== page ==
Thanom Kittikachorn, 92, a military ruler of Thailand who helped the United States during the Vietnam War before being ousted in a popular uprising in 1973, died June 16 at a hospital in Bangkok.

He had been treated at the hospital since Jan. 19 after suffering a stroke, a hospital statement said. He never fully recovered from brain surgery, it said.

Mr. Thanom came to be known as one of Thailand's "Three Tyrants" when he ran the country in the 1960s and early 1970s with his son, Col. Narong Kittikachorn, and Narong's father-in-law, Field Marshal Praphas Charusathien.

The three were driven into exile after a bloody student-led uprising in October 1973. They were accused of nepotism, corruption and ordering troops to fire on protesters in the streets of Bangkok during the uprising. The official death toll in the uprising was 77, with hundreds injured, although many believe the number of dead was higher.

During the Vietnam War, Mr. Thanom's government allowed tens of thousands of U.S. service members to be stationed in Thailand and hosted U.S. air bases from which most bombing of North Vietnam and Laos was carried out.

At the same time, his regime's heavy-handed rule brought it resentment at home. Despite a veneer of democracy, Mr. Thanom's government moved against even mild dissent.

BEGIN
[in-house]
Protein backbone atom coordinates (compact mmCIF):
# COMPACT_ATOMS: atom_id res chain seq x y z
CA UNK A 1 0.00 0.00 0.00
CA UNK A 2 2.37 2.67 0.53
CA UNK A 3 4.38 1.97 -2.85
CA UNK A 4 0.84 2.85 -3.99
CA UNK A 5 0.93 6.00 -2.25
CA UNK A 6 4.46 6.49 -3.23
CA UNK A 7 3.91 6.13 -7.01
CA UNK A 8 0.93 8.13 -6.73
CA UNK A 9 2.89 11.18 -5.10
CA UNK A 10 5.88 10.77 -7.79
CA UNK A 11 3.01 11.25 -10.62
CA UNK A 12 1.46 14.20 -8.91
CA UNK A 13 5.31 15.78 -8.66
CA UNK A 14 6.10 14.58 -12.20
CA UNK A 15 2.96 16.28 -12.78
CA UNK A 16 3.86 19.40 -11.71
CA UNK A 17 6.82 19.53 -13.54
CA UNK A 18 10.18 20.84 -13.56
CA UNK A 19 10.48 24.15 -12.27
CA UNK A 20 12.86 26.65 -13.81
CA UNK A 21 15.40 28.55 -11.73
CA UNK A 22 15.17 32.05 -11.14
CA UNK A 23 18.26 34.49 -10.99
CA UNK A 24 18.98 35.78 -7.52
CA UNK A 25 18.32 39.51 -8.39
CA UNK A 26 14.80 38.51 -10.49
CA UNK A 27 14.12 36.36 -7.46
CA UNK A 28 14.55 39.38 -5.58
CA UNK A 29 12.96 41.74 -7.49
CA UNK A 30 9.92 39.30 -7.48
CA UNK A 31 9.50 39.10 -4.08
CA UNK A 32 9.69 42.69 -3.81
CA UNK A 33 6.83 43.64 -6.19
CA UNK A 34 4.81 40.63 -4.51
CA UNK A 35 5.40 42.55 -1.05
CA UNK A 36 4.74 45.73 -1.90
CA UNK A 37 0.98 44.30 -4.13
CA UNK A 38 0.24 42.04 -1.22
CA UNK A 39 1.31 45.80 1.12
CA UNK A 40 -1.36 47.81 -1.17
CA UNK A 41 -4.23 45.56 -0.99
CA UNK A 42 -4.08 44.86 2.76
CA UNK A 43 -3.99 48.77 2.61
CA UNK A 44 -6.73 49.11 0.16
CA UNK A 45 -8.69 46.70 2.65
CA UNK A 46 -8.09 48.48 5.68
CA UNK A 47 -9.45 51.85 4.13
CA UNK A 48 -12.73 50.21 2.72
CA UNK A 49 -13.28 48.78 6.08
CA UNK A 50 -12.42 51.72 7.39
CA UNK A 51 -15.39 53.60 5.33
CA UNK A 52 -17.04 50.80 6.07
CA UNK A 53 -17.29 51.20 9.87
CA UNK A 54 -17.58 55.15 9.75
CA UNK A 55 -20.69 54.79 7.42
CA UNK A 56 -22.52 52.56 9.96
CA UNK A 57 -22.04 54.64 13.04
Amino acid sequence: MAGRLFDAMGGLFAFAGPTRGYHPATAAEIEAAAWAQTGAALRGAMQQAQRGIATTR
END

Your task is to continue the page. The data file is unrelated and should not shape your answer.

The regime's leaders also allegedly used state funds for their own benefit -- most notably from the official lottery -- and steered contracts to cronies and companies in which they were given stakes.

After Mr. Thanom and his colleagues fell in 1973, the new government seized assets from the three worth about $30 million, believed to have been illegally acquired.

Mr. Thanom, who also held the rank of field marshal and the position of prime minister, was generally seen as the more conciliatory of the three. A dapper, silver-haired man with a cheery grin, Mr. Thanom often served as a peacemaker between opposing political factions.

Mr. Thanom was allowed to return to Thailand in 1976 to serve as a Buddhist monk, sparking new demonstrations by pro-democracy protesters. Many believed his return was meant to set the stage for a counterrevolution.

On Oct. 6, 1976, a massacre of student protesters by police and the army took place at Bangkok's Thammasat University, and a coup installed a new, military-led government. The official death toll was 46, but the total was almost certainly higher, with hundreds injured.

In the past decade, Mr. Thanom made an effort to rehabilitate his image -- arguing that he was not responsible for the 1973 violence -- and sought to recover some property seized when he was overthrown. Praphas died in 1997.

Mr. Thanom and his wife, Chongkol, whom he married in 1931, had a son and a daughter.